Using polymerase chain reaction and Sanger sequencing, the researchers then investigated the distribution of the MCR-1 gene in all 753 live poultry fecal samples, finding it in 449 samples (59.6%). The MCR-1 gene was present in samples from all 18 provinces, and positive rates were similar in chickens, ducks, pigeons, and geese. The gene was also found in seven wild birds, and the researchers also identified MCR-3 and MCR-5 genes.

"The LPM is a special environment in China, where city dwellers have the opportunity to contact live animals and the viruses and bacteria carried by them," the authors of the study write. "We propose that LPMs represent a high-risk environment for the dissemination of animal-origin ARGs to public health."
Mar 29 J Infect study

 

Illegal antibiotic prescribing in Sri Lanka

An experimental study involving fake patients revealed a high level of illegal antibiotic prescribing in community pharmacies in Sri Lanka, according to a new study in Antimicrobial Resistance and Infection Control.

The cross-sectional study involved visits to 242 community pharmacies by 32 trained "pseudo-patients" (pharmacy school students or recent graduates) who pretended to have a relative with clinical symptoms of four randomly selected common infections. Three of the infections were viral (acute sore throat, common cold, acute diarrhea) and one was bacterial (uncomplicated urinary tract infection [UTI]). Each pseudo-patient requested an unspecified medicine for the condition, and a research assistant recorded the interaction. Sri Lankan law prohibits the supply of an antibiotic without a prescription.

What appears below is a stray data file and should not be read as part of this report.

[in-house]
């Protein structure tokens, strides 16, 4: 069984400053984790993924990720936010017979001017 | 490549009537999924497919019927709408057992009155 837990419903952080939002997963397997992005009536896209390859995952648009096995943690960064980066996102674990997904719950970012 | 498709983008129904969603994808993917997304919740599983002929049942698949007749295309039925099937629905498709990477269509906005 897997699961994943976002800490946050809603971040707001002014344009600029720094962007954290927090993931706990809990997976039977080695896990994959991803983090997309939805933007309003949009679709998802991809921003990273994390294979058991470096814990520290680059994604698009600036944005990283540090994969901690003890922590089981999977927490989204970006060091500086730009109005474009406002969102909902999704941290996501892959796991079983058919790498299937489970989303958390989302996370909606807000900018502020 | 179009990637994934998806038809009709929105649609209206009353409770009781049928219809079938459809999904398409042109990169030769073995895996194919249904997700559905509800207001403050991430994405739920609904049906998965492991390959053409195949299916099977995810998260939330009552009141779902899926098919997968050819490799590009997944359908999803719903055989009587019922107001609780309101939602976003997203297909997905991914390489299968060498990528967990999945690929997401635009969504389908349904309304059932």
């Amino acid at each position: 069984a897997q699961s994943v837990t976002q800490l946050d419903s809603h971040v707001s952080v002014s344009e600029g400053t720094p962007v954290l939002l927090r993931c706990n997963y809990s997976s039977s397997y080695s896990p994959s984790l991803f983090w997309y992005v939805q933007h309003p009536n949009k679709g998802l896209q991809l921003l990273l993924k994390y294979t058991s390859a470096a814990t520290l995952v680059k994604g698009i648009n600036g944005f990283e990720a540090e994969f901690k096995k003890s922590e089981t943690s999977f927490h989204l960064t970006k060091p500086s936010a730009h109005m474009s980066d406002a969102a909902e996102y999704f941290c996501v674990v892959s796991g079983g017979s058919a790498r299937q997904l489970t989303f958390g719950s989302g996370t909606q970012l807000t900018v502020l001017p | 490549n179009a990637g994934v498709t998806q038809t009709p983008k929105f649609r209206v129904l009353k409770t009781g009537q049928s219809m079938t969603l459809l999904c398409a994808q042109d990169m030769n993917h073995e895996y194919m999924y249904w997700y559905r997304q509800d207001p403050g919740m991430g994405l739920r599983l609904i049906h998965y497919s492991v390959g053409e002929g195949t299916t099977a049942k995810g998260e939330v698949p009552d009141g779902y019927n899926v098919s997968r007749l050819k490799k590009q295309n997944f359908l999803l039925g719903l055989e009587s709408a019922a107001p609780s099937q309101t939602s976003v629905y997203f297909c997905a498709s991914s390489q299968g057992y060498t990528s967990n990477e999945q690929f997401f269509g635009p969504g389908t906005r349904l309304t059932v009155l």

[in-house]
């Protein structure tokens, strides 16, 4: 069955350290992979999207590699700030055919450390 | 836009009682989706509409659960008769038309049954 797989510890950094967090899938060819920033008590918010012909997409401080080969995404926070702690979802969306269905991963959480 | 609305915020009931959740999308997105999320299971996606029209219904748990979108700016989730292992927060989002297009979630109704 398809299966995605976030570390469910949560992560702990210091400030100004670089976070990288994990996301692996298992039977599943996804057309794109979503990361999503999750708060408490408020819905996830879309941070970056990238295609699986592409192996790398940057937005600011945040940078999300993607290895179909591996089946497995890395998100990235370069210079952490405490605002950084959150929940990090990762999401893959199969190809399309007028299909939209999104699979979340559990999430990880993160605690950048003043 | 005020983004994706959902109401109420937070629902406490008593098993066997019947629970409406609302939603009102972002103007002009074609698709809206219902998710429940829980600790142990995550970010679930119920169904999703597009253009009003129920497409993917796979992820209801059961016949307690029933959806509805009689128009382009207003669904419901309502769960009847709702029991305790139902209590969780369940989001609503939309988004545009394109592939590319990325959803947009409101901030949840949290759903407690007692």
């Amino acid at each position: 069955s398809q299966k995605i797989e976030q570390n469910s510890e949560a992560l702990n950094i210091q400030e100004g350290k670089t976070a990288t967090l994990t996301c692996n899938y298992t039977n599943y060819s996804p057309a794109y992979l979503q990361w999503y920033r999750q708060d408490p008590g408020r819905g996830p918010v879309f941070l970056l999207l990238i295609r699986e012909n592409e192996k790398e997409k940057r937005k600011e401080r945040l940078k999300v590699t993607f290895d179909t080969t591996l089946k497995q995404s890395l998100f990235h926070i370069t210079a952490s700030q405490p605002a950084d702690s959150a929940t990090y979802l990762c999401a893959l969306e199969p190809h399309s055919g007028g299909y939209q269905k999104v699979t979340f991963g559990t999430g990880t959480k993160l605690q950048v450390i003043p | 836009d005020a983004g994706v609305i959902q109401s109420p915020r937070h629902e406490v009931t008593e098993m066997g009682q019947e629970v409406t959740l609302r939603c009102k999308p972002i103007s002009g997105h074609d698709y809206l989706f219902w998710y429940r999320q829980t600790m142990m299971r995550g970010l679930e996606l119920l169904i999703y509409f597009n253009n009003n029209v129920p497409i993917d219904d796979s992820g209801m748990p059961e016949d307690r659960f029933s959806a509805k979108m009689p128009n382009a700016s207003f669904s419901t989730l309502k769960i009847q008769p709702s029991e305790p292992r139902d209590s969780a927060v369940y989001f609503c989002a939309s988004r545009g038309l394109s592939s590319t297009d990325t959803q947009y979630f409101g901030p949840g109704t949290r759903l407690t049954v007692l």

In 41% (99/242) of visits, antibiotics were sold illegally without a prescription in response to the reported clinical symptoms, with two-thirds (65/99) being sold for underlying viral infections. Antibiotics were provided for 55% of uncomplicated UTIs, 50% of acute diarrhea cases, 42% acute sore throat cases, and 15% of common colds. Patient history was obtained in less than a quarter of interactions, and pharmacy staff recommended a visit to a physician in only 18% (44/242) of cases; yet in 25% (11/44) of those interactions, an antibiotic was still obtained. Roughly half of the pseudo-patients were advised on how and how often to take the antibiotics, and less than a quarter were advised on when to stop taking them. In nearly two thirds of instances, antibiotics were sold by a staff member other than a qualified pharmacist.

While the availability of a pharmacist reduced the likelihood of illegal antibiotic sales (odds ratio, 0.53; 95% confidence interval, 0.31 to 0.89, P = 0.016), it did not appear to reduce inappropriate prescribing.

"In addition to strict implementation of policies, awareness and educational interventions must be implemented to improve appropriate antibiotic dispensing practice among pharmacists and their staff," the authors of the study conclude.
Mar 29 Antimicrob Resist Infect Control study